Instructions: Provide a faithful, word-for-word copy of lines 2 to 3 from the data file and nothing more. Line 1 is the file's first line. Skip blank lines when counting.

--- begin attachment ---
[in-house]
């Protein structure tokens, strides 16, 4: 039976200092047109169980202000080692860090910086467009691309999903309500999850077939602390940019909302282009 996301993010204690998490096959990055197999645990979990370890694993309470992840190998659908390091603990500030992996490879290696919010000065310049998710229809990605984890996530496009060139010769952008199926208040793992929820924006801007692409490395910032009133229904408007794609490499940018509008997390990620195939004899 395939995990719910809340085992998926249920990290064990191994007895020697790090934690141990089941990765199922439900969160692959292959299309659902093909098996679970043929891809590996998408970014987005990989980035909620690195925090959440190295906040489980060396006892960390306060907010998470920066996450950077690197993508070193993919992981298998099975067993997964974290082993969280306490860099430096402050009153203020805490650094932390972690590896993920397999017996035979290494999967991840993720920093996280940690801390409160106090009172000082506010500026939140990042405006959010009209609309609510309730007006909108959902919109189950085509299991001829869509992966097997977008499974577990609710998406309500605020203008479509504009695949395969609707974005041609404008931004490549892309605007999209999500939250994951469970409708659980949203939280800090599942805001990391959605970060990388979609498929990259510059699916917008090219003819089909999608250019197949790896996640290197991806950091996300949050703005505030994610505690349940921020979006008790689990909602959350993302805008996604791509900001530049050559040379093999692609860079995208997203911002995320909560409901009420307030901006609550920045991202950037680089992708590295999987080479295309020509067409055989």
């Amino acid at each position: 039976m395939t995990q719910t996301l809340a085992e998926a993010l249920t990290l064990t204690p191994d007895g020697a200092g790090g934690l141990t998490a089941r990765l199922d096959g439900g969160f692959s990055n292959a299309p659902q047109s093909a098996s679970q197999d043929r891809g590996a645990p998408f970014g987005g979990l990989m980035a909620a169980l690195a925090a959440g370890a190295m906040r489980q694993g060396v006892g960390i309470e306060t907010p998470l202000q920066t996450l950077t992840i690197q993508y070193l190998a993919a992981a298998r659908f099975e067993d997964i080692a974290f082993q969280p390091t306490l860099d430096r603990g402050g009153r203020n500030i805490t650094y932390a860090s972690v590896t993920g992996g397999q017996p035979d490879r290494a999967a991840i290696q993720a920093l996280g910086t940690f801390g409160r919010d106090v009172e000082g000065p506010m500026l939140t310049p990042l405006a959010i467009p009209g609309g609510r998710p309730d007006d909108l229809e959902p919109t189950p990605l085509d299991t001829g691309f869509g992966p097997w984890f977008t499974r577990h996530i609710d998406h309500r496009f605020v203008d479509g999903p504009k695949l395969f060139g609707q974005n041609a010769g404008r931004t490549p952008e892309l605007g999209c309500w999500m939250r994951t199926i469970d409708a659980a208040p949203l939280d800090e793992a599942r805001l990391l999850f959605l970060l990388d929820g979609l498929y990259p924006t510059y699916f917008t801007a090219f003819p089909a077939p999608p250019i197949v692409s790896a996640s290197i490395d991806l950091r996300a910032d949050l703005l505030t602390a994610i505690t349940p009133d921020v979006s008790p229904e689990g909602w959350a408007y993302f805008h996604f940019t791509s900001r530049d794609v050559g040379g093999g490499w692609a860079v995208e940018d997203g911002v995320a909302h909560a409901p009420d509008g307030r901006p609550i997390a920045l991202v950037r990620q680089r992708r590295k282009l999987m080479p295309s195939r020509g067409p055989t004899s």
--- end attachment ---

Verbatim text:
């Protein structure tokens, strides 16, 4: 039976200092047109169980202000080692860090910086467009691309999903309500999850077939602390940019909302282009 996301993010204690998490096959990055197999645990979990370890694993309470992840190998659908390091603990500030992996490879290696919010000065310049998710229809990605984890996530496009060139010769952008199926208040793992929820924006801007692409490395910032009133229904408007794609490499940018509008997390990620195939004899 395939995990719910809340085992998926249920990290064990191994007895020697790090934690141990089941990765199922439900969160692959292959299309659902093909098996679970043929891809590996998408970014987005990989980035909620690195925090959440190295906040489980060396006892960390306060907010998470920066996450950077690197993508070193993919992981298998099975067993997964974290082993969280306490860099430096402050009153203020805490650094932390972690590896993920397999017996035979290494999967991840993720920093996280940690801390409160106090009172000082506010500026939140990042405006959010009209609309609510309730007006909108959902919109189950085509299991001829869509992966097997977008499974577990609710998406309500605020203008479509504009695949395969609707974005041609404008931004490549892309605007999209999500939250994951469970409708659980949203939280800090599942805001990391959605970060990388979609498929990259510059699916917008090219003819089909999608250019197949790896996640290197991806950091996300949050703005505030994610505690349940921020979006008790689990909602959350993302805008996604791509900001530049050559040379093999692609860079995208997203911002995320909560409901009420307030901006609550920045991202950037680089992708590295999987080479295309020509067409055989």
């Amino acid at each position: 039976m395939t995990q719910t996301l809340a085992e998926a993010l249920t990290l064990t204690p191994d007895g020697a200092g790090g934690l141990t998490a089941r990765l199922d096959g439900g969160f692959s990055n292959a299309p659902q047109s093909a098996s679970q197999d043929r891809g590996a645990p998408f970014g987005g979990l990989m980035a909620a169980l690195a925090a959440g370890a190295m906040r489980q694993g060396v006892g960390i309470e306060t907010p998470l202000q920066t996450l950077t992840i690197q993508y070193l190998a993919a992981a298998r659908f099975e067993d997964i080692a974290f082993q969280p390091t306490l860099d430096r603990g402050g009153r203020n500030i805490t650094y932390a860090s972690v590896t993920g992996g397999q017996p035979d490879r290494a999967a991840i290696q993720a920093l996280g910086t940690f801390g409160r919010d106090v009172e000082g000065p506010m500026l939140t310049p990042l405006a959010i467009p009209g609309g609510r998710p309730d007006d909108l229809e959902p919109t189950p990605l085509d299991t001829g691309f869509g992966p097997w984890f977008t499974r577990h996530i609710d998406h309500r496009f605020v203008d479509g999903p504009k695949l395969f060139g609707q974005n041609a010769g404008r931004t490549p952008e892309l605007g999209c309500w999500m939250r994951t199926i469970d409708a659980a208040p949203l939280d800090e793992a599942r805001l990391l999850f959605l970060l990388d929820g979609l498929y990259p924006t510059y699916f917008t801007a090219f003819p089909a077939p999608p250019i197949v692409s790896a996640s290197i490395d991806l950091r996300a910032d949050l703005l505030t602390a994610i505690t349940p009133d921020v979006s008790p229904e689990g909602w959350a408007y993302f805008h996604f940019t791509s900001r530049d794609v050559g040379g093999g490499w692609a860079v995208e940018d997203g911002v995320a909302h909560a409901p009420d509008g307030r901006p609550i997390a920045l991202v950037r990620q680089r992708r590295k282009l999987m080479p295309s195939r020509g067409p055989t004899s």